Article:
The most interesting thing in our current flurry is the government’s reaction, which has clearly been a combination of embarrassment and self-righteousness.  It has called Edward Snowden a traitor for revealing to the American public the activities of its own representatives, and that’s a funny thing.  The humor is that the clear meaning of the charge of treason is for a man to act against those to whom he owes loyalty, and in favor of their real enemies.  To hit Snowden with this charge, among all the complaints which they could bring against him, has something of the poetry that attends the punishments in Dante’s hell.  Edward Snowden, it seems, is to be pursued and imprisoned as a traitor, for he has turned his back on the American Government and handed its secrets to its most deadly enemy: The American People.  He has inarguably undermined the interests of his government by the singular act of upholding the obvious interests of his fellow citizens.  What better demonstration could we have of the opposition between state and citizenry that a direct service to the public is regarded as an unendurable disservice to the state?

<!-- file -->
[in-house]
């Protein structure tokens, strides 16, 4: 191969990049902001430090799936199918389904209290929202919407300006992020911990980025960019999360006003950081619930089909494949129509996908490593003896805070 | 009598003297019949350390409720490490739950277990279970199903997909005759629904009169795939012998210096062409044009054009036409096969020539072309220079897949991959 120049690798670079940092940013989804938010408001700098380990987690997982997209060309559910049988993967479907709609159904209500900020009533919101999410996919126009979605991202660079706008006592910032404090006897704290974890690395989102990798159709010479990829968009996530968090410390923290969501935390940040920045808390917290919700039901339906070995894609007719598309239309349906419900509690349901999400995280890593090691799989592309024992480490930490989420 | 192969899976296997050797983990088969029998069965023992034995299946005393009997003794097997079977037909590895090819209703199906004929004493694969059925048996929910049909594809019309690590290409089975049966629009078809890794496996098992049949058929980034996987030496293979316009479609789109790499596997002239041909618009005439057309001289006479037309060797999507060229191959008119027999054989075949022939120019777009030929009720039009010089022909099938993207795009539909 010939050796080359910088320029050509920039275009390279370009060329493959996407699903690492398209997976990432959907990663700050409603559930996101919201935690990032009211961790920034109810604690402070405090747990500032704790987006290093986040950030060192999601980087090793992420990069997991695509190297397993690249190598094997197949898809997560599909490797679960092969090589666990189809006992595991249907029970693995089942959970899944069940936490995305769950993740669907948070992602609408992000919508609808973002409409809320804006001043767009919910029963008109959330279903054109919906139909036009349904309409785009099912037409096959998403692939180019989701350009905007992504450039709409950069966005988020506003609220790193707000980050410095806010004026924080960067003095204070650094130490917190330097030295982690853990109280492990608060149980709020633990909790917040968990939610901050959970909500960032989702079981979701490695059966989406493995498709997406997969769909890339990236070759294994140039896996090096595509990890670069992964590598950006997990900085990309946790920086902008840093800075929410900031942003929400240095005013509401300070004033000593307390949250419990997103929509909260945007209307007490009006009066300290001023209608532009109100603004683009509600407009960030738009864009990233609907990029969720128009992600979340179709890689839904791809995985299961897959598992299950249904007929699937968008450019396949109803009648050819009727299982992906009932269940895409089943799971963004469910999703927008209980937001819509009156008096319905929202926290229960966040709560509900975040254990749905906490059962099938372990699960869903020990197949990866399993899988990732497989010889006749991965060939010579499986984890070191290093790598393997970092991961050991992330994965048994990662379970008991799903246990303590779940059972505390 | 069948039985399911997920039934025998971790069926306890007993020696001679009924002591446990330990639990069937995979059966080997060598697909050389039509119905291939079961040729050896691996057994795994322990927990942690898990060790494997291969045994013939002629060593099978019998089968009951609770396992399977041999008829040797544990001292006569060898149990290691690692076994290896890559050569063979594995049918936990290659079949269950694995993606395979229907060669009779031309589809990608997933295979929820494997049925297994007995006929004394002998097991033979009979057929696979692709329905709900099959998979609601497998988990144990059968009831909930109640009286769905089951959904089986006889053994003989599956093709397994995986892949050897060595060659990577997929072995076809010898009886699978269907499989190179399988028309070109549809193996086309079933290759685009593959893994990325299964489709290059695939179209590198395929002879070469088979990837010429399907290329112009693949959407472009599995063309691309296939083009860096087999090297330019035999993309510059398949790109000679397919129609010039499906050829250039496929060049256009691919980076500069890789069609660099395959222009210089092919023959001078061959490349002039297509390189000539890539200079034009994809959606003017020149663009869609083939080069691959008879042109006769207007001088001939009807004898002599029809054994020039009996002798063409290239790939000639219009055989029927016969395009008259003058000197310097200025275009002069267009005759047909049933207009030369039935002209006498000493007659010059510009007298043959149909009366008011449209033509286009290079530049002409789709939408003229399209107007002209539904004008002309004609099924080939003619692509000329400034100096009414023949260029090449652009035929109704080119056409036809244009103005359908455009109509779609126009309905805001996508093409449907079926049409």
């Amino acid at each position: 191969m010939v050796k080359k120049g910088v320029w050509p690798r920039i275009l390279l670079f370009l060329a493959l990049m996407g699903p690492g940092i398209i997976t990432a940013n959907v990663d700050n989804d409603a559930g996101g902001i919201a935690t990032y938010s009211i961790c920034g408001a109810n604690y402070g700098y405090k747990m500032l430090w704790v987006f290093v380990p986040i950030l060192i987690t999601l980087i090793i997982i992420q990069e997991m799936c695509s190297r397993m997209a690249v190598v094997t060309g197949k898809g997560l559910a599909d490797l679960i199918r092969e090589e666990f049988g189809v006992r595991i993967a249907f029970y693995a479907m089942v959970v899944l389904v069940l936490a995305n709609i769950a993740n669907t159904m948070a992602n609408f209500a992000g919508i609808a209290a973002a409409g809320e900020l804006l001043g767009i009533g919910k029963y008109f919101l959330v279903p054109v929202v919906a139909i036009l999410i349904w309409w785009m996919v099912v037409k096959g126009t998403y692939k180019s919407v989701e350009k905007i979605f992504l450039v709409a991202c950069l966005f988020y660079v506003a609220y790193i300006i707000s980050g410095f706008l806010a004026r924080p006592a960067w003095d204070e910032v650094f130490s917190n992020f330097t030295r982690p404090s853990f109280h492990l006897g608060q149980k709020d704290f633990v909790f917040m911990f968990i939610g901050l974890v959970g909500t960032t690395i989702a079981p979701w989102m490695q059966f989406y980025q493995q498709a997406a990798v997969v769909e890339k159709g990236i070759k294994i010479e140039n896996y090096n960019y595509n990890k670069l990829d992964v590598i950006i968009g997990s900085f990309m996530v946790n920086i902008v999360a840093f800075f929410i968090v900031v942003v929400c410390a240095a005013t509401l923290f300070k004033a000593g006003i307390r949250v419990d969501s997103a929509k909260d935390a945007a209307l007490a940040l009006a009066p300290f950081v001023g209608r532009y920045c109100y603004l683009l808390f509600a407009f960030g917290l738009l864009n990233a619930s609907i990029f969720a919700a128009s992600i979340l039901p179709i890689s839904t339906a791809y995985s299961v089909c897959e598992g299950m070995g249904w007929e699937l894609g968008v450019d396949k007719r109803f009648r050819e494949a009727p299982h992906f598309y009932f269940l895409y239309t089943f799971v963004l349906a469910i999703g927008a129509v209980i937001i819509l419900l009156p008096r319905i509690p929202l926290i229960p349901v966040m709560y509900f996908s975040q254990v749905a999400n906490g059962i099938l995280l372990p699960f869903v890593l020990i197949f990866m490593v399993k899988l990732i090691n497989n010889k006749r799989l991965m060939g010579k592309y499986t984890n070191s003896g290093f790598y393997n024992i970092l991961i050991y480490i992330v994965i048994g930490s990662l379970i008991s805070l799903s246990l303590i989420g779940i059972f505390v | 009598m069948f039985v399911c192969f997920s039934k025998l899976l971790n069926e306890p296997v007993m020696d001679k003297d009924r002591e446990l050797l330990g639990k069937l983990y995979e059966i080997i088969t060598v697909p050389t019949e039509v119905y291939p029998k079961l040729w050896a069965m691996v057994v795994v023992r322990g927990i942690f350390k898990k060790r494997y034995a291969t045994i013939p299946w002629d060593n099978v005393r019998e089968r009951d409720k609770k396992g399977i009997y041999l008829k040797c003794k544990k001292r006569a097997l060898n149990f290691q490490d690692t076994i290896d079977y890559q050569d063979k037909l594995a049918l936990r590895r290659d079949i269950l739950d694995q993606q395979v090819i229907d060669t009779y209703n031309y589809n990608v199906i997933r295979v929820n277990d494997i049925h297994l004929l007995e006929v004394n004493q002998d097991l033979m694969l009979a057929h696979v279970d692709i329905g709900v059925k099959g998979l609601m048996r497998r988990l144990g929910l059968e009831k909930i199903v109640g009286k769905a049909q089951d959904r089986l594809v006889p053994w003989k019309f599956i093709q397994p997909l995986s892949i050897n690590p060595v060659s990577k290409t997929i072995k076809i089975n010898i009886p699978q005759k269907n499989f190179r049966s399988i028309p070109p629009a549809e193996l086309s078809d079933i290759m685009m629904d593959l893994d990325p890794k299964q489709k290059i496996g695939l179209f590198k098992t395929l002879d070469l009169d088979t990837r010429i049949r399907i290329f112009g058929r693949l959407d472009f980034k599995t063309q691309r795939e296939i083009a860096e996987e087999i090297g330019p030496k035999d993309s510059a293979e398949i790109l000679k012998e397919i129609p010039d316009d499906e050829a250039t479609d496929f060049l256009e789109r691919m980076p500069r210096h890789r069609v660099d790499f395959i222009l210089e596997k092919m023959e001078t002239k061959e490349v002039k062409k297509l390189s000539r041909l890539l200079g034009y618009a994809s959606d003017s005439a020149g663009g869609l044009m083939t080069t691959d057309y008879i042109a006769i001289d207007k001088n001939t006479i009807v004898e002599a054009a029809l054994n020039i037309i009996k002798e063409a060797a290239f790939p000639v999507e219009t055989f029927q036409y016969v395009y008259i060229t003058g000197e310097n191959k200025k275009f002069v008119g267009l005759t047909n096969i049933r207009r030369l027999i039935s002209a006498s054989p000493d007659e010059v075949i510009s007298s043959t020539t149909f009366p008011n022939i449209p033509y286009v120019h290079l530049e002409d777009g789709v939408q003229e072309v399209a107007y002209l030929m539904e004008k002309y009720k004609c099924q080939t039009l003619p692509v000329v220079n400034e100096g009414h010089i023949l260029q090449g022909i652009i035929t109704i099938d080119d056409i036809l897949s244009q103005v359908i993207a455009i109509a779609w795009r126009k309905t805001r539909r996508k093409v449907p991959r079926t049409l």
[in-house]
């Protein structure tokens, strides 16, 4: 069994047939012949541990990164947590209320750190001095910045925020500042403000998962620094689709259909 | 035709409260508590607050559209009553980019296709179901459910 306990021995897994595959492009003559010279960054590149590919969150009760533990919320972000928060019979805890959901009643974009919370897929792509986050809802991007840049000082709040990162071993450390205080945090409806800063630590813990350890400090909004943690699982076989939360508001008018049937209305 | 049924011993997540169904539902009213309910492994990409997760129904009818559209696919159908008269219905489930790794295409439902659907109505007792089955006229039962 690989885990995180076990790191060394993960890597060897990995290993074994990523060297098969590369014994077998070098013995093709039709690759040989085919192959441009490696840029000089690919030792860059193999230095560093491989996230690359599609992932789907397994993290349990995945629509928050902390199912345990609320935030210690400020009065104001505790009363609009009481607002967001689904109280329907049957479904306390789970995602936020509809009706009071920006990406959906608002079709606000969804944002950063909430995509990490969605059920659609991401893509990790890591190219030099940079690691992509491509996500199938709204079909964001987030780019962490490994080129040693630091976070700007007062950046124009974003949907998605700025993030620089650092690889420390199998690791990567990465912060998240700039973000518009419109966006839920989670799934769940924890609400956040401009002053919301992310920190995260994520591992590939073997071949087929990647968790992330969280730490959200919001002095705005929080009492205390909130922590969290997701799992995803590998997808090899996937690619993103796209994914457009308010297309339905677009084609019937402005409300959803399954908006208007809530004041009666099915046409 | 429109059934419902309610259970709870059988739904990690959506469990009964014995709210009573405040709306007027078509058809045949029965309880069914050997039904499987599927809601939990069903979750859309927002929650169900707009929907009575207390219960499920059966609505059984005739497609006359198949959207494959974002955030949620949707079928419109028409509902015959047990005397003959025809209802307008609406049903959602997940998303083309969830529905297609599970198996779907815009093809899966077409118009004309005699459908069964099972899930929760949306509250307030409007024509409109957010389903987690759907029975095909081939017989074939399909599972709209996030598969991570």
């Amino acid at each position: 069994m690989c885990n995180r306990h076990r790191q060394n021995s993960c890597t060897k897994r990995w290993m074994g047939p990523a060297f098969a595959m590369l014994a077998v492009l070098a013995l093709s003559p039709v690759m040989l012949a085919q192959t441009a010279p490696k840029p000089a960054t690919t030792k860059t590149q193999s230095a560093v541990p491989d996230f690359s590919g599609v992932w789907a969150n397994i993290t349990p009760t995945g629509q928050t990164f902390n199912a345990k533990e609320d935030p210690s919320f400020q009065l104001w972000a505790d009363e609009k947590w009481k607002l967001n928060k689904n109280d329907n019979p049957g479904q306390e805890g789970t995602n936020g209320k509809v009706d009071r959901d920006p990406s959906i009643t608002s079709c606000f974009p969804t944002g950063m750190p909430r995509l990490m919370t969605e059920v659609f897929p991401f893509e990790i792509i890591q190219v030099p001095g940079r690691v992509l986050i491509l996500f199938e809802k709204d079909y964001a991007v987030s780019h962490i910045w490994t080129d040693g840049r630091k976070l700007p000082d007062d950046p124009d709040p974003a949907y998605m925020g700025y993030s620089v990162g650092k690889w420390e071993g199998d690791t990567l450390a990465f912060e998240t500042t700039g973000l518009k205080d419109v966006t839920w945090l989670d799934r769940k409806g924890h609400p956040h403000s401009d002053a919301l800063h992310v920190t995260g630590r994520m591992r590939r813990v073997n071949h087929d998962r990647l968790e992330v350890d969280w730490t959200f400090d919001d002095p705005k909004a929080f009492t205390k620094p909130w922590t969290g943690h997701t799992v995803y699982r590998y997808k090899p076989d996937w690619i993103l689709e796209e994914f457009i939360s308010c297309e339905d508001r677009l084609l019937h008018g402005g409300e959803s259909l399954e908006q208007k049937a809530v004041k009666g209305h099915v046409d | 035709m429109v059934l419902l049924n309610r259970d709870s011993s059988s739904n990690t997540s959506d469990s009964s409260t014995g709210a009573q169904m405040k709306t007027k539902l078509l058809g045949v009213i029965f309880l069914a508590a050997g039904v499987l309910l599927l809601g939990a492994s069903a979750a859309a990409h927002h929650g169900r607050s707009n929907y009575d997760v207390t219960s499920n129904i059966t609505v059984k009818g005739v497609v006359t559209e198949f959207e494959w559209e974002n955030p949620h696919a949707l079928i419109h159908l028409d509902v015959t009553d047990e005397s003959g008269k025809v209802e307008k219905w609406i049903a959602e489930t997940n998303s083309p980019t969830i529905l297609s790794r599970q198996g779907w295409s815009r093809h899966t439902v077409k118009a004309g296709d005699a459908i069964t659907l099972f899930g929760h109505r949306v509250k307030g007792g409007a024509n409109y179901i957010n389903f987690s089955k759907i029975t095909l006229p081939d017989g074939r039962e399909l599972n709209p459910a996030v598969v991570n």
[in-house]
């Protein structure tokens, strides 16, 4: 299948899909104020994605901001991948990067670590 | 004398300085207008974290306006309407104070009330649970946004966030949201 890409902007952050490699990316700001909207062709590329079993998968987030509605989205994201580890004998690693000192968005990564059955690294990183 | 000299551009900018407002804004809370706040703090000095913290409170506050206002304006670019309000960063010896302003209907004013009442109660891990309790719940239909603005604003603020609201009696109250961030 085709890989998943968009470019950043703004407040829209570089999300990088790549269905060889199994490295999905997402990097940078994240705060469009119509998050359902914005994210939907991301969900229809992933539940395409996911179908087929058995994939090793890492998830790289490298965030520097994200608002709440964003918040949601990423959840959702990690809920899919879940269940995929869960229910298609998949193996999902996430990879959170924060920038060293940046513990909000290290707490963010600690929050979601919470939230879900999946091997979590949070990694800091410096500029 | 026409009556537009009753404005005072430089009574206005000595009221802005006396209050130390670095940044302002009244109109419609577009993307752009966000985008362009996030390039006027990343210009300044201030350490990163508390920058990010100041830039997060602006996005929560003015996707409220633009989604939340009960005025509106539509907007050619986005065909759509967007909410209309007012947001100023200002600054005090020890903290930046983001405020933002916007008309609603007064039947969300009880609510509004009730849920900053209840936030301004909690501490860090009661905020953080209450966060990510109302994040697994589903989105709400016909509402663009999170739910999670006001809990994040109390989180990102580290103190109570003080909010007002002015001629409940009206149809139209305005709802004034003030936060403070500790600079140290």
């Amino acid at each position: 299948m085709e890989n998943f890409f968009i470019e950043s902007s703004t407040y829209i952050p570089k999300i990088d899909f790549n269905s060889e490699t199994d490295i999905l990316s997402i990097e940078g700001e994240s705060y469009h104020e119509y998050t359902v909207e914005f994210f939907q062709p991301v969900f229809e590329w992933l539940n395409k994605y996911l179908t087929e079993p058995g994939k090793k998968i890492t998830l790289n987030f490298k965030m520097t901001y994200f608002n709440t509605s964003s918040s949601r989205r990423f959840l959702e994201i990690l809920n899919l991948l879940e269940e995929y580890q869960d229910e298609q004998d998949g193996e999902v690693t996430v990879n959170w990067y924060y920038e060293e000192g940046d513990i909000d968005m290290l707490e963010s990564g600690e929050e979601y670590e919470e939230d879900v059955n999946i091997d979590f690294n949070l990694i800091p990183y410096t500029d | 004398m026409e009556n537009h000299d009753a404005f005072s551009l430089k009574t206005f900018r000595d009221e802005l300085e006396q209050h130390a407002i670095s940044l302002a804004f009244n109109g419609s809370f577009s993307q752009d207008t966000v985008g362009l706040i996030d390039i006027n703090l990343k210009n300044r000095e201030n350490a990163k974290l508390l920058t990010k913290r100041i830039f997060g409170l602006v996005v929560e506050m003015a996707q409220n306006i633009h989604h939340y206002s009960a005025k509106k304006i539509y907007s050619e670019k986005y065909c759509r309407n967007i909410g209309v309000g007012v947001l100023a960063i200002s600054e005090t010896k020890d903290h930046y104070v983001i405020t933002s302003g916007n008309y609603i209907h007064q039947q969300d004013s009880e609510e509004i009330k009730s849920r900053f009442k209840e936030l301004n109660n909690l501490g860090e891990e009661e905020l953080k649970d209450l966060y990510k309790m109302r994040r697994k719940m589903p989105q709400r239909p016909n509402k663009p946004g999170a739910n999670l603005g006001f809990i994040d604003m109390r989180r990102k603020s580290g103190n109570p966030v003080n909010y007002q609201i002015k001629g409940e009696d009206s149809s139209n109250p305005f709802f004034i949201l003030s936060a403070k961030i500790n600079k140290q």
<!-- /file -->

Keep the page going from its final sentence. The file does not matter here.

If a man aided you, and then was for it dragged before a court on charges of aiding the enemy, the implication would be hard to ignore.  And this is exactly what has happened.  The embarrassment of the administration is not any shame over its blatant abuse of privacy or even its clumsy likeness of 1984.  It is embarrassed because Snowden made them say out loud what was supposed to be an open secret: The state wishes to impose its program on the public against our will, and as such is in a relationship of quiet enmity, of effort directed at defeating the self-determination of individuals and replacing it with governmental oversight.  “Oh thanks a lot Snowden!  We were trying to get these masses under control without it getting awkward!” they fairly seethe.